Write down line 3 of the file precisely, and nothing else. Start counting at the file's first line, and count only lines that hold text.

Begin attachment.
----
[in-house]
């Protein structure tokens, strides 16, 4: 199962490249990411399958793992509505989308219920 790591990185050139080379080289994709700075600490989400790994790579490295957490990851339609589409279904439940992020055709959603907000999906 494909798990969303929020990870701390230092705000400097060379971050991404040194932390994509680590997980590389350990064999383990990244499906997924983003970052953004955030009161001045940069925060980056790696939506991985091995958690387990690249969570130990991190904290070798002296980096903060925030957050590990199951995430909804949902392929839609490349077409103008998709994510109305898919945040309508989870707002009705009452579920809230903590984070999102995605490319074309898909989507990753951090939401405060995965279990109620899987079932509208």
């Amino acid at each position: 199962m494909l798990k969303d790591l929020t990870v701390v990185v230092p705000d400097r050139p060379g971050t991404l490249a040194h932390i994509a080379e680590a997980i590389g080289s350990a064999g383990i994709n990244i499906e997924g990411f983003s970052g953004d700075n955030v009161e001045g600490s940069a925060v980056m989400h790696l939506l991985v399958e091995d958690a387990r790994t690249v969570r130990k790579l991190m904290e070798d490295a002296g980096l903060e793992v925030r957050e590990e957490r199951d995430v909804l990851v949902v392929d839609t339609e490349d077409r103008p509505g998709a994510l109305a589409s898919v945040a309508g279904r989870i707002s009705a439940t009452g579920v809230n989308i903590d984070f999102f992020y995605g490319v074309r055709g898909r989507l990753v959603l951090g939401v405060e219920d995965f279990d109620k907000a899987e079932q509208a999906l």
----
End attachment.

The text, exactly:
């Amino acid at each position: 199962m494909l798990k969303d790591l929020t990870v701390v990185v230092p705000d400097r050139p060379g971050t991404l490249a040194h932390i994509a080379e680590a997980i590389g080289s350990a064999g383990i994709n990244i499906e997924g990411f983003s970052g953004d700075n955030v009161e001045g600490s940069a925060v980056m989400h790696l939506l991985v399958e091995d958690a387990r790994t690249v969570r130990k790579l991190m904290e070798d490295a002296g980096l903060e793992v925030r957050e590990e957490r199951d995430v909804l990851v949902v392929d839609t339609e490349d077409r103008p509505g998709a994510l109305a589409s898919v945040a309508g279904r989870i707002s009705a439940t009452g579920v809230n989308i903590d984070f999102f992020y995605g490319v074309r055709g898909r989507l990753v959603l951090g939401v405060e219920d995965f279990d109620k907000a899987e079932q509208a999906l």